Re: Chinese forced to change their name hanzi

From: John H. Jenkins (
Date: Tue Apr 21 2009 - 17:08:27 CDT

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    On Apr 21, 2009, at 3:24 PM, Andrew West wrote:

    > 2009/4/21 Jeroen Ruigrok van der Werven <>:
    >> Encountered this article
    >> where it
    >> details
    >> how a Chinese woman is requested to change her name of 马骋(騁)
    >> to something
    >> else because "[t]he bureau’s computers, however, are programmed to
    >> read only
    >> 32,252 of the roughly 55,000 Chinese characters, according to a 2006
    >> government report."
    > BTW, this is a typical example of unreasonable and illogical
    > China-bashing. I just wonder if the UK or US governments would allow
    > me to register my name as "Anꝺrew Ƿest" -- I suspect that I would
    > find
    > that the governement's computers are programmed to read only 52 or so
    > of the roughly 1,202 currently encoded Latin letters -- a far worse
    > result than the Chinese governement computers.

    I got a kick out of the figure quoted. If there are only 55,000
    Chinese characters, why are we wasting our time on Extensions C and D?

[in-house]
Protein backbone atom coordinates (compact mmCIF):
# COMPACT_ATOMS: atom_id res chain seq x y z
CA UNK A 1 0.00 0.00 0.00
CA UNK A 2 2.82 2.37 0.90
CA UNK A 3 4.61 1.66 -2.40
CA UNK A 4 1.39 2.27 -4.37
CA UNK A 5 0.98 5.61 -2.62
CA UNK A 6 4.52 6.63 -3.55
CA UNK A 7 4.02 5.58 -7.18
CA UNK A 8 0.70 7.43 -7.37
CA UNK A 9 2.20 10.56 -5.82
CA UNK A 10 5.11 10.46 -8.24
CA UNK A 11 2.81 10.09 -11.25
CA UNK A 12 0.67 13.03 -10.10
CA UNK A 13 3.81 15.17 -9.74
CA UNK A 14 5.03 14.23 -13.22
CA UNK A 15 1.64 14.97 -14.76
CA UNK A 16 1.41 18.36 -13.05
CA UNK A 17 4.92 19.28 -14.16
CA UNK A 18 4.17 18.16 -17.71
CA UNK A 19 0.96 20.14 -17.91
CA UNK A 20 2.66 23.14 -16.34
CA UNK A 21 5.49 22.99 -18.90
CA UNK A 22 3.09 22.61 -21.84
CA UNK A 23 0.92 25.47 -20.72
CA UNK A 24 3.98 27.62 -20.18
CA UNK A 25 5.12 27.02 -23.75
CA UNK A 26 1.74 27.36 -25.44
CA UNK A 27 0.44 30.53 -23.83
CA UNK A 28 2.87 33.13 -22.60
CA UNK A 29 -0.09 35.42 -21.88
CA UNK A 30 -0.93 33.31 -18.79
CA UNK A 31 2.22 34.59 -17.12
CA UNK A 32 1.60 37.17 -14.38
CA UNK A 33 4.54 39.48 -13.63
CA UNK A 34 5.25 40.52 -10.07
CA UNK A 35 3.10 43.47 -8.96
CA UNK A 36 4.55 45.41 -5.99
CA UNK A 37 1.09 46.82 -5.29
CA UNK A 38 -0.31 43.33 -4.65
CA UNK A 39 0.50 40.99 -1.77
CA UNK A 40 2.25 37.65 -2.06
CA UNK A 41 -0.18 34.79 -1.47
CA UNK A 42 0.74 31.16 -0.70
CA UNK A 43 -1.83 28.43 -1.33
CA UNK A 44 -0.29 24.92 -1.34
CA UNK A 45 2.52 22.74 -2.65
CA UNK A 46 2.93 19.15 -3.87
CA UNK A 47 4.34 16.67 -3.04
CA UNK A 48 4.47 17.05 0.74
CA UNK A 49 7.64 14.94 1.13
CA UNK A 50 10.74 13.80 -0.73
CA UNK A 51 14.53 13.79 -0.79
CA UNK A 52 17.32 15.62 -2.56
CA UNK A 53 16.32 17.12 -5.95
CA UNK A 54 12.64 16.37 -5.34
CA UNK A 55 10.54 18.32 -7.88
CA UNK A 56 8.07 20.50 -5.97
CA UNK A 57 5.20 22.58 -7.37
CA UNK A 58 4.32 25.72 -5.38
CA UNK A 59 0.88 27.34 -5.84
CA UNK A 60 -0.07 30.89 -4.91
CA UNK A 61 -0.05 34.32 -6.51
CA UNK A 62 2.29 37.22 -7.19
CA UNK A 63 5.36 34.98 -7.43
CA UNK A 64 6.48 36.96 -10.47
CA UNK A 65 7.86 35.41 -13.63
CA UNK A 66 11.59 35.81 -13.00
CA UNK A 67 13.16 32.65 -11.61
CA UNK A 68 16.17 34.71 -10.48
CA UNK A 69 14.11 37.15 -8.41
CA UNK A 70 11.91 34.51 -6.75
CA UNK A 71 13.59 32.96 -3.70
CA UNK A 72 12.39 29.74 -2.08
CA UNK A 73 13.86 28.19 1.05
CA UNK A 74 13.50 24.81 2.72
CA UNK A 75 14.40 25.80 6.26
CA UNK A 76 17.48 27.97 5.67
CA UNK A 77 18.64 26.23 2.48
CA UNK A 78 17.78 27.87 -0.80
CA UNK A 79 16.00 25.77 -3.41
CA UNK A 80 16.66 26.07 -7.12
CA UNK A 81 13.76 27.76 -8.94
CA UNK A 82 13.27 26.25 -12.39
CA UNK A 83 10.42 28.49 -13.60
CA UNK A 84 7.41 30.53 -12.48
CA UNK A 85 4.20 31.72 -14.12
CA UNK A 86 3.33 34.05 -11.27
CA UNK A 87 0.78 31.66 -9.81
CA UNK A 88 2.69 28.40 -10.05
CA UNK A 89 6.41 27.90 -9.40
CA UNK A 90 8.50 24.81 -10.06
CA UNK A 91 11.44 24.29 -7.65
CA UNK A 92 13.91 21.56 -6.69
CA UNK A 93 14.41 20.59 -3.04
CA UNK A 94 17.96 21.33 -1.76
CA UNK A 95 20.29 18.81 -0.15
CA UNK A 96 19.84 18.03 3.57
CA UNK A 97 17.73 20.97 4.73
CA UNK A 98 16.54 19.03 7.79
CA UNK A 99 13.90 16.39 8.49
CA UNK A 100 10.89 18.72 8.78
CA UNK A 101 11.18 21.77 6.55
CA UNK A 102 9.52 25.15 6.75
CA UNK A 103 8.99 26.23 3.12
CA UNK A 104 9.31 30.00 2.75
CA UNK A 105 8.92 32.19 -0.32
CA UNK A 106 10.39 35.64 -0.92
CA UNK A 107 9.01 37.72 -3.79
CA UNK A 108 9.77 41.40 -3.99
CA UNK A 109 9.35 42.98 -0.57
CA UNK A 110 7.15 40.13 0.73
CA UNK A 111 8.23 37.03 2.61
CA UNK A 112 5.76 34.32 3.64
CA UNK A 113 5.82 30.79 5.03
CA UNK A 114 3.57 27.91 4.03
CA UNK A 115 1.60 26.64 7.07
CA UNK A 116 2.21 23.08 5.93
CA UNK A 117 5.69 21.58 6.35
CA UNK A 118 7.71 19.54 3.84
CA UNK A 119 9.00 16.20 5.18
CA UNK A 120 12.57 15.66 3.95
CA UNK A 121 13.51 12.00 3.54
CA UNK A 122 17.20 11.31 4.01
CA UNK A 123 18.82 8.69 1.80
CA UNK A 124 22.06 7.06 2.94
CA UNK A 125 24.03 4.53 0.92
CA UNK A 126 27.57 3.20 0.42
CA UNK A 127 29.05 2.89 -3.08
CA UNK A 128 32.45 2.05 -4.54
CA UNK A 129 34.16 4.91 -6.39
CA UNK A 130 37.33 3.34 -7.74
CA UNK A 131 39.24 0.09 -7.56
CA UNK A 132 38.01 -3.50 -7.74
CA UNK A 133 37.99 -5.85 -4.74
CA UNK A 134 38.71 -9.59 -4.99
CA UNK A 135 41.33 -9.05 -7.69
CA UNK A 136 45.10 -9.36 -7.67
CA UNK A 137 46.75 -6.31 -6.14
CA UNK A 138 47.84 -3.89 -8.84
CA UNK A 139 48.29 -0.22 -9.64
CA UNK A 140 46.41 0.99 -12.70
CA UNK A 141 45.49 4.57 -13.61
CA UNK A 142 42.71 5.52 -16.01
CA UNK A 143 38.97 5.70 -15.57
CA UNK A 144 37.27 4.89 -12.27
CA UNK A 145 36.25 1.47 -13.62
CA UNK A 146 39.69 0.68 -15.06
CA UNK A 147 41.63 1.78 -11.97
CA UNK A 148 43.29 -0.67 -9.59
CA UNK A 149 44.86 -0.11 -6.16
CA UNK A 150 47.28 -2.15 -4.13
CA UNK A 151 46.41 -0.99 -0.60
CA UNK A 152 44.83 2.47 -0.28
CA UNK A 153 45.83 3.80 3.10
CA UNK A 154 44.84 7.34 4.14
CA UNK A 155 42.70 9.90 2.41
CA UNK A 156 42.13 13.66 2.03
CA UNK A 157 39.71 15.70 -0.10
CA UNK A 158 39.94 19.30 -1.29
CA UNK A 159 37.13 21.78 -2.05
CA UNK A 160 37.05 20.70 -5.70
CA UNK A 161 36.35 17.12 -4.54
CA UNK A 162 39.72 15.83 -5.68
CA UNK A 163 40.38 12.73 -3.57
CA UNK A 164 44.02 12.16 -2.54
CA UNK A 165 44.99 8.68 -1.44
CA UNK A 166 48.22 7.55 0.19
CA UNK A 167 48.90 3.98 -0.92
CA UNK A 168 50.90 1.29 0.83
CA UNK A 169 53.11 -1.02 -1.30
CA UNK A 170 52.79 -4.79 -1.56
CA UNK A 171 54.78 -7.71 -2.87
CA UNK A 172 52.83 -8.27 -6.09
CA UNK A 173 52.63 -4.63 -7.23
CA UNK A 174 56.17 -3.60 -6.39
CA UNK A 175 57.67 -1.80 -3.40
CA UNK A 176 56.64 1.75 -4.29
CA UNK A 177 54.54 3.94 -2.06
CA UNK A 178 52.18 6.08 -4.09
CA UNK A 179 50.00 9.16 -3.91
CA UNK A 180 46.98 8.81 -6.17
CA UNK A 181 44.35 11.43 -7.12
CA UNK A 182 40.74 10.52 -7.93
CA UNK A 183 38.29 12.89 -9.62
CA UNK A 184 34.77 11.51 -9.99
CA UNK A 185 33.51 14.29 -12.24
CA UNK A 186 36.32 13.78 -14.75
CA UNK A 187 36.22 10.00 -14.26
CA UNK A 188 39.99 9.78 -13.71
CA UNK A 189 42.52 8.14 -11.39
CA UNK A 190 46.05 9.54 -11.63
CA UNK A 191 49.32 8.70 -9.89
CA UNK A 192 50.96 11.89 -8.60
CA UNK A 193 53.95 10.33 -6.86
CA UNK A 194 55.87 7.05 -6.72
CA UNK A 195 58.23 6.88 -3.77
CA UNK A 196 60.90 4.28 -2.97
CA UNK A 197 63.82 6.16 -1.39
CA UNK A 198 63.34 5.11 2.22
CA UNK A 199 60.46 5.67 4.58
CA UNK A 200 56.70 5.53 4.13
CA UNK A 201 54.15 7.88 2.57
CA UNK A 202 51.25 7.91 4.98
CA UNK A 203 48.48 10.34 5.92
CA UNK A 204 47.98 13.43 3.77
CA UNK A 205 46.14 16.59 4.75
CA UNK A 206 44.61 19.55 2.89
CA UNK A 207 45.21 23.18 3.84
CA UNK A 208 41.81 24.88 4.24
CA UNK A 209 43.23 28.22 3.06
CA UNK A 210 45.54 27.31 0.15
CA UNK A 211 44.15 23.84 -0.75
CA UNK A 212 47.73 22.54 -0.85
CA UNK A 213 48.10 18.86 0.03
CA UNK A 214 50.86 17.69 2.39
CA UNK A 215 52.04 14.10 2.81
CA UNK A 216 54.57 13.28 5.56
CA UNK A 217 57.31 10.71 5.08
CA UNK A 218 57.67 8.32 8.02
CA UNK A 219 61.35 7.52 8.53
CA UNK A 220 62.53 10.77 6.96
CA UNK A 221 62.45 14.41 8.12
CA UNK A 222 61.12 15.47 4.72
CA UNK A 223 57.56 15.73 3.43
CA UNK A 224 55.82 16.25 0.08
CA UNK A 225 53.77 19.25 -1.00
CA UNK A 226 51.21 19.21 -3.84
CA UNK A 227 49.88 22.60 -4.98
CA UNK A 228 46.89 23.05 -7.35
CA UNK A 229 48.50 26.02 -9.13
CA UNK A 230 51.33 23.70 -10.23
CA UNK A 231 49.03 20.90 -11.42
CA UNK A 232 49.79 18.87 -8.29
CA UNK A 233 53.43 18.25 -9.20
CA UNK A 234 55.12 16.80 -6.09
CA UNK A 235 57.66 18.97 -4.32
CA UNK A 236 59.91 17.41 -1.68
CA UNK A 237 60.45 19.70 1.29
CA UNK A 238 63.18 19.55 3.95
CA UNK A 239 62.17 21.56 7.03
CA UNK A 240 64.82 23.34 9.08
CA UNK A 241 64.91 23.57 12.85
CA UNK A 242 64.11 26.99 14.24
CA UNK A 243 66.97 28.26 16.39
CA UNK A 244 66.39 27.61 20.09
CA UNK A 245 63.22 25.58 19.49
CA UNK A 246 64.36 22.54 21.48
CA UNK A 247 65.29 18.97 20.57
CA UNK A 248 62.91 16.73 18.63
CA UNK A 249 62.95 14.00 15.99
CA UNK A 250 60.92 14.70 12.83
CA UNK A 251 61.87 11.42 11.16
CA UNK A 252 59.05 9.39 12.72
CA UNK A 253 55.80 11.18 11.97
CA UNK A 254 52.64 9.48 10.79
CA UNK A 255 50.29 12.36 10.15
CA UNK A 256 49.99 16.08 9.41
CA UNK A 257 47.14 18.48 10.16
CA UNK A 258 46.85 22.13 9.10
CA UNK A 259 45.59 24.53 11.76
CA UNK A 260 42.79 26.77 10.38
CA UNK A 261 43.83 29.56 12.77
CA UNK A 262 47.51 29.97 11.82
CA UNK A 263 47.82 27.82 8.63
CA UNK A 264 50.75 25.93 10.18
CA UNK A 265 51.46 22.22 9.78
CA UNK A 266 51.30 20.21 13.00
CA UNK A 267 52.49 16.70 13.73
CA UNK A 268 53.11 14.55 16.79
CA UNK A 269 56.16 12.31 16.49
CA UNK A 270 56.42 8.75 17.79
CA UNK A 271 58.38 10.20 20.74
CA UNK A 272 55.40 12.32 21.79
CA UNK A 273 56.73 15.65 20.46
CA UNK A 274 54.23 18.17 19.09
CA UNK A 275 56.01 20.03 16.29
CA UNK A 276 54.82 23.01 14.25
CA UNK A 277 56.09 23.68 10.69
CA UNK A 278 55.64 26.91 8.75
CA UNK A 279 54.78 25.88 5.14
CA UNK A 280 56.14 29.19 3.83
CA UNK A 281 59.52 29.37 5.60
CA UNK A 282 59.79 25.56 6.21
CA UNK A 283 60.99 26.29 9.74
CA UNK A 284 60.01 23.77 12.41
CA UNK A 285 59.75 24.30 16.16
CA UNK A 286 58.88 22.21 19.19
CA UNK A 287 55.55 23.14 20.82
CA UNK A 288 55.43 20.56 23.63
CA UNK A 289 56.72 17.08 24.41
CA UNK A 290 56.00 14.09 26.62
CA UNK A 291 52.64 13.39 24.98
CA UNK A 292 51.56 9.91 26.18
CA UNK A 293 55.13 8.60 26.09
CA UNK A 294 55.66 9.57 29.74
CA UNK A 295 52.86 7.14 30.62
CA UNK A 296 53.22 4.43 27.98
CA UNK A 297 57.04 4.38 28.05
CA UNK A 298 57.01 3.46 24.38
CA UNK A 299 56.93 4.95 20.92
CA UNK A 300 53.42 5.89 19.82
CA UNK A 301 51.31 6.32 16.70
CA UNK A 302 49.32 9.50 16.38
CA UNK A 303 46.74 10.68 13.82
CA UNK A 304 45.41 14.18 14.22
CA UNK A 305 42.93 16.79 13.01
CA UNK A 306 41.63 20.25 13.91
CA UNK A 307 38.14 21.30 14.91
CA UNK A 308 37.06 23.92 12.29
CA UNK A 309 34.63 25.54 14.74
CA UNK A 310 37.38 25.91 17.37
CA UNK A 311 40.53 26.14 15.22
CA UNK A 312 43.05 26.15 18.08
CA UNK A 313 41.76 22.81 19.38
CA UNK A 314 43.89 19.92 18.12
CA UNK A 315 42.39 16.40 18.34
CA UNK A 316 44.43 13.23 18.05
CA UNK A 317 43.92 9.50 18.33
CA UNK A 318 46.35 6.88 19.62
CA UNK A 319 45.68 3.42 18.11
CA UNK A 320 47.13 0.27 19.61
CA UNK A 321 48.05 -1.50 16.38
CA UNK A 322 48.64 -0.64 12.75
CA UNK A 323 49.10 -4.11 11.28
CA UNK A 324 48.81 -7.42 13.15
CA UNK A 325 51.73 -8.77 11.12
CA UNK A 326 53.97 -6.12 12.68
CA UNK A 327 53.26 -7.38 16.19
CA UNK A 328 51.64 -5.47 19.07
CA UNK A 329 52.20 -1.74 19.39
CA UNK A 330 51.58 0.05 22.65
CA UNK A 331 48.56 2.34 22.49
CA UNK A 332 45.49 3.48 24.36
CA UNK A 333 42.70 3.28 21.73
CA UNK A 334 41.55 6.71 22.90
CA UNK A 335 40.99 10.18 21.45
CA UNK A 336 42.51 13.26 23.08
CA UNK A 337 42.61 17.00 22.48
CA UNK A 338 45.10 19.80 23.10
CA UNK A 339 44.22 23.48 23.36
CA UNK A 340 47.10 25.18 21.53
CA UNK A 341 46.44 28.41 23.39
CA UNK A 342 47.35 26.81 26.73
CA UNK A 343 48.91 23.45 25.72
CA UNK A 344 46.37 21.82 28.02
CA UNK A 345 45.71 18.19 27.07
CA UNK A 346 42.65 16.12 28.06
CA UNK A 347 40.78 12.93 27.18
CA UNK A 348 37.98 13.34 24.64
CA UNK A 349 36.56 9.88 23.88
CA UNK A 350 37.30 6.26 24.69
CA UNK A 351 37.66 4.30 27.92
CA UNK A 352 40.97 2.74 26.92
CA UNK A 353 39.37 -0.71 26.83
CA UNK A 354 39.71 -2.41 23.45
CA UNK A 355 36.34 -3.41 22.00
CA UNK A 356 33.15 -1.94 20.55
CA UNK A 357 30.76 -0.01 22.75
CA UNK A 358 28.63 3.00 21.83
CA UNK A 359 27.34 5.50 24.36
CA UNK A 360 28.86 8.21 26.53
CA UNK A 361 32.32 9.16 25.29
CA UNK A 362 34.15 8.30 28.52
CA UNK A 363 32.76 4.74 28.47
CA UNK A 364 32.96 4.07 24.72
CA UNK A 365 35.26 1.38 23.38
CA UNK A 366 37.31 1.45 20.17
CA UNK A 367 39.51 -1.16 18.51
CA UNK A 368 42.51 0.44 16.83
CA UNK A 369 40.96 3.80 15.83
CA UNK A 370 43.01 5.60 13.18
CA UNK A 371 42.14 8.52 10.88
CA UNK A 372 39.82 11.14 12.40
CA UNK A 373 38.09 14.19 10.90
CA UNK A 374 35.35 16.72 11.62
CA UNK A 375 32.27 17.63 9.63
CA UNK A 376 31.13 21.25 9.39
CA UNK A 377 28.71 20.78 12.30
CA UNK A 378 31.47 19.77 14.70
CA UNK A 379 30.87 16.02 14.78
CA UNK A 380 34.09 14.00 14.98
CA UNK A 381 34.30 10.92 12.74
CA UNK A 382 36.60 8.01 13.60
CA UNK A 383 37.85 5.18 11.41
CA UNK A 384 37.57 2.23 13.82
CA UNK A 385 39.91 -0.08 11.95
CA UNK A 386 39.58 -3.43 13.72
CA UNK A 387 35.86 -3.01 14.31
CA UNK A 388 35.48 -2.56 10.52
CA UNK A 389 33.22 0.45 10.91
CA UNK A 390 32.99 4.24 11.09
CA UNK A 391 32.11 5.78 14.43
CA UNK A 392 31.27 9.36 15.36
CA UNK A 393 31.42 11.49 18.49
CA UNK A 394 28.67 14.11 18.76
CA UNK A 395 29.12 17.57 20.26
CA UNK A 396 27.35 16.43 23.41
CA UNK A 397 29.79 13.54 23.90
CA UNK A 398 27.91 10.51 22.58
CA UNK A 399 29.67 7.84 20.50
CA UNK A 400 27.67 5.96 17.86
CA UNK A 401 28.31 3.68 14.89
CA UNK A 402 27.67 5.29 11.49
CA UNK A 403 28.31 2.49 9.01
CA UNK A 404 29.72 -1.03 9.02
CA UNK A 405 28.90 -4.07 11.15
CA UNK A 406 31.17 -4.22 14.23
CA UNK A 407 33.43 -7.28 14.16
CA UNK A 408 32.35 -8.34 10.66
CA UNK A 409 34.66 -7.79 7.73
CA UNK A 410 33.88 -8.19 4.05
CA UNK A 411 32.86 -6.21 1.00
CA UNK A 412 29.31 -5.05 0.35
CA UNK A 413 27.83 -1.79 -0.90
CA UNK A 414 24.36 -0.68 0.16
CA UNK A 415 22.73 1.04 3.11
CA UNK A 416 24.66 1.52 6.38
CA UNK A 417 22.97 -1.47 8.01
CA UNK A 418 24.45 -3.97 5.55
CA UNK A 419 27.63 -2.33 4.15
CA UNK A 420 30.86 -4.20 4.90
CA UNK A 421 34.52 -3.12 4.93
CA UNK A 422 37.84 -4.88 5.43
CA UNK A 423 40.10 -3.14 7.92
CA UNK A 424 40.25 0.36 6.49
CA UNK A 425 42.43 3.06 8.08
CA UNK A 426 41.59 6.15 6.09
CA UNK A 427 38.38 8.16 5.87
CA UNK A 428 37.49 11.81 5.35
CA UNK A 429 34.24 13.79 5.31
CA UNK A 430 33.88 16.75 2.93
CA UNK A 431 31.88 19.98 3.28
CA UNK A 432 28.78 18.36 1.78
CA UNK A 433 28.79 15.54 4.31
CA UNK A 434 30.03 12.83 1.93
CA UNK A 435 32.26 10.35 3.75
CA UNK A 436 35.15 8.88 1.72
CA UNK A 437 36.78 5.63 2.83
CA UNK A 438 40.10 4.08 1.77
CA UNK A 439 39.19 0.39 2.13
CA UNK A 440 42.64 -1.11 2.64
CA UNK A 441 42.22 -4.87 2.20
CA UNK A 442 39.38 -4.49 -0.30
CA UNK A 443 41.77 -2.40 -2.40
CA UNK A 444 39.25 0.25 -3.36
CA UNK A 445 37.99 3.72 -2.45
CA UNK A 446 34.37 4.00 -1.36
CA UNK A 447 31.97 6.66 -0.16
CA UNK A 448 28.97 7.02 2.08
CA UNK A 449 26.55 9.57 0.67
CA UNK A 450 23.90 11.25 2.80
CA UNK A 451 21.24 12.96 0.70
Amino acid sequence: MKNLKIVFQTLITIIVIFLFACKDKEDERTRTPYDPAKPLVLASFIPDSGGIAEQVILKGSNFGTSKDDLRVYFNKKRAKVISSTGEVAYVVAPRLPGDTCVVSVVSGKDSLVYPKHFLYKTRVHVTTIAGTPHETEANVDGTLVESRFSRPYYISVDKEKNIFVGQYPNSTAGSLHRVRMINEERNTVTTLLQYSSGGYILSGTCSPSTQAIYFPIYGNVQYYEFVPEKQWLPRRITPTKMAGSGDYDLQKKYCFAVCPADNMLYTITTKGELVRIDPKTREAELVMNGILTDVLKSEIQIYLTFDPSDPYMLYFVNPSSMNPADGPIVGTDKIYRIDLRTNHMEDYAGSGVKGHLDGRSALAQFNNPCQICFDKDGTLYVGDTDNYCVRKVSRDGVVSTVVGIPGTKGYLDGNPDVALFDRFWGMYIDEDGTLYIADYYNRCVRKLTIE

But I'm sure that your suspicions about the limitations of US and UK
    systems are correct. I'm willing to bet that I would be unable to
    legally change my name to 井作恆, which is a perfectly legitimate
    name, let alone 𐐖𐐱𐑌 𐐖𐐩𐑍𐐿𐐮𐑌𐑆. (One of the
    biggest regrets of my life is that I was too cheap to arrange to keep
    my Hong Kong government ID card, which was the only legal document
    I've ever had attesting to my Chinese name.) Even if I could make the
    name change, I would probably be forced to render the name in Latin
    letters on most of my interactions with the government, and in reality
    I wouldn't trust the computers used by the US government to handle
    anything outside of ASCII correctly.

    John H. Jenkins

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